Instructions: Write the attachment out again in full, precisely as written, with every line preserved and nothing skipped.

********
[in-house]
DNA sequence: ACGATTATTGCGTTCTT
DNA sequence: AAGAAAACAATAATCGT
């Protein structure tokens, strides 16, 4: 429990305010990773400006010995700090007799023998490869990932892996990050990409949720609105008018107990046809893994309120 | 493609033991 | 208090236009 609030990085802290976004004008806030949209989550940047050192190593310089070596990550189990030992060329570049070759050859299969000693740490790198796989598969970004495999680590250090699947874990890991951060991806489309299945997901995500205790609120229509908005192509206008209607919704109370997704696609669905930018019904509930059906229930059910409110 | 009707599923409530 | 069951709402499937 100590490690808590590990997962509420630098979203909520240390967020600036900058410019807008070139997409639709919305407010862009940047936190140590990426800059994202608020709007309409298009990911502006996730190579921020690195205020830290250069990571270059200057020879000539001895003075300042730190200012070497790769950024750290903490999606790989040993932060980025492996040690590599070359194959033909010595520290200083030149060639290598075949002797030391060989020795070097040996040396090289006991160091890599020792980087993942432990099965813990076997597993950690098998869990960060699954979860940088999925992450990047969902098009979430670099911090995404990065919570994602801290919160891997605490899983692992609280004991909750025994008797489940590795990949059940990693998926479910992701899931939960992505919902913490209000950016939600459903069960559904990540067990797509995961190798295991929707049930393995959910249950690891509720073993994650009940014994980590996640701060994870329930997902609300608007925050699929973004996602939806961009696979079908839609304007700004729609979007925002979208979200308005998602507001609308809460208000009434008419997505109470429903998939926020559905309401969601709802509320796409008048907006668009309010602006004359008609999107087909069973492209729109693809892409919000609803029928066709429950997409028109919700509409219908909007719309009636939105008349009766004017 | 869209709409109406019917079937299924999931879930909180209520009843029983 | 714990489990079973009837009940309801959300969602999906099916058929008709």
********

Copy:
[in-house]
DNA sequence: ACGATTATTGCGTTCTT
DNA sequence: AAGAAAACAATAATCGT
């Protein structure tokens, strides 16, 4: 429990305010990773400006010995700090007799023998490869990932892996990050990409949720609105008018107990046809893994309120 | 493609033991 | 208090236009 609030990085802290976004004008806030949209989550940047050192190593310089070596990550189990030992060329570049070759050859299969000693740490790198796989598969970004495999680590250090699947874990890991951060991806489309299945997901995500205790609120229509908005192509206008209607919704109370997704696609669905930018019904509930059906229930059910409110 | 009707599923409530 | 069951709402499937 100590490690808590590990997962509420630098979203909520240390967020600036900058410019807008070139997409639709919305407010862009940047936190140590990426800059994202608020709007309409298009990911502006996730190579921020690195205020830290250069990571270059200057020879000539001895003075300042730190200012070497790769950024750290903490999606790989040993932060980025492996040690590599070359194959033909010595520290200083030149060639290598075949002797030391060989020795070097040996040396090289006991160091890599020792980087993942432990099965813990076997597993950690098998869990960060699954979860940088999925992450990047969902098009979430670099911090995404990065919570994602801290919160891997605490899983692992609280004991909750025994008797489940590795990949059940990693998926479910992701899931939960992505919902913490209000950016939600459903069960559904990540067990797509995961190798295991929707049930393995959910249950690891509720073993994650009940014994980590996640701060994870329930997902609300608007925050699929973004996602939806961009696979079908839609304007700004729609979007925002979208979200308005998602507001609308809460208000009434008419997505109470429903998939926020559905309401969601709802509320796409008048907006668009309010602006004359008609999107087909069973492209729109693809892409919000609803029928066709429950997409028109919700509409219908909007719309009636939105008349009766004017 | 869209709409109406019917079937299924999931879930909180209520009843029983 | 714990489990079973009837009940309801959300969602999906099916058929008709």